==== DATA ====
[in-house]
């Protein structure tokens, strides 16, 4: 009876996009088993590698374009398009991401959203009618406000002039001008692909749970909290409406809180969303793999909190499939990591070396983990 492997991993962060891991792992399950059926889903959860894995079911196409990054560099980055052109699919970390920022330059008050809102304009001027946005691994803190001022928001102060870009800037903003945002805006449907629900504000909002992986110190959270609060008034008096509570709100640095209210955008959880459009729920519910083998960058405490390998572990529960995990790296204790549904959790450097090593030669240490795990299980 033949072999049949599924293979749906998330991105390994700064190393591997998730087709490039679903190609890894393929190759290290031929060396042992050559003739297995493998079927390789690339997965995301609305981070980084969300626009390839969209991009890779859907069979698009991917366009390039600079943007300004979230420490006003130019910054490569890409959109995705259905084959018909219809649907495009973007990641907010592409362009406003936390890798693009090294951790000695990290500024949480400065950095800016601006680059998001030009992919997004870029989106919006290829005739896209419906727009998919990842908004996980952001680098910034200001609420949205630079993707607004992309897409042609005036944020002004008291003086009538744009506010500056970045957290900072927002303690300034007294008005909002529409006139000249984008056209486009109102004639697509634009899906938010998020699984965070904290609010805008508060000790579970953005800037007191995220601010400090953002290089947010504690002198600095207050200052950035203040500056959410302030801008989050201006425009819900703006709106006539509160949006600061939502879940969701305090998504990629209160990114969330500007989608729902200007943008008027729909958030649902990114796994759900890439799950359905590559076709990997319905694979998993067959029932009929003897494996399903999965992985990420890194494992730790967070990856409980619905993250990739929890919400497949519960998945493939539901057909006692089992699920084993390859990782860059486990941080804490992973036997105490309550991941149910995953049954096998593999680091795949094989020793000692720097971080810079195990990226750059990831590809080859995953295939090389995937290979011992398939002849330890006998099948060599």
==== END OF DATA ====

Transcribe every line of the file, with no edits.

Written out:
[in-house]
């Protein structure tokens, strides 16, 4: 009876996009088993590698374009398009991401959203009618406000002039001008692909749970909290409406809180969303793999909190499939990591070396983990 492997991993962060891991792992399950059926889903959860894995079911196409990054560099980055052109699919970390920022330059008050809102304009001027946005691994803190001022928001102060870009800037903003945002805006449907629900504000909002992986110190959270609060008034008096509570709100640095209210955008959880459009729920519910083998960058405490390998572990529960995990790296204790549904959790450097090593030669240490795990299980 033949072999049949599924293979749906998330991105390994700064190393591997998730087709490039679903190609890894393929190759290290031929060396042992050559003739297995493998079927390789690339997965995301609305981070980084969300626009390839969209991009890779859907069979698009991917366009390039600079943007300004979230420490006003130019910054490569890409959109995705259905084959018909219809649907495009973007990641907010592409362009406003936390890798693009090294951790000695990290500024949480400065950095800016601006680059998001030009992919997004870029989106919006290829005739896209419906727009998919990842908004996980952001680098910034200001609420949205630079993707607004992309897409042609005036944020002004008291003086009538744009506010500056970045957290900072927002303690300034007294008005909002529409006139000249984008056209486009109102004639697509634009899906938010998020699984965070904290609010805008508060000790579970953005800037007191995220601010400090953002290089947010504690002198600095207050200052950035203040500056959410302030801008989050201006425009819900703006709106006539509160949006600061939502879940969701305090998504990629209160990114969330500007989608729902200007943008008027729909958030649902990114796994759900890439799950359905590559076709990997319905694979998993067959029932009929003897494996399903999965992985990420890194494992730790967070990856409980619905993250990739929890919400497949519960998945493939539901057909006692089992699920084993390859990782860059486990941080804490992973036997105490309550991941149910995953049954096998593999680091795949094989020793000692720097971080810079195990990226750059990831590809080859995953295939090389995937290979011992398939002849330890006998099948060599």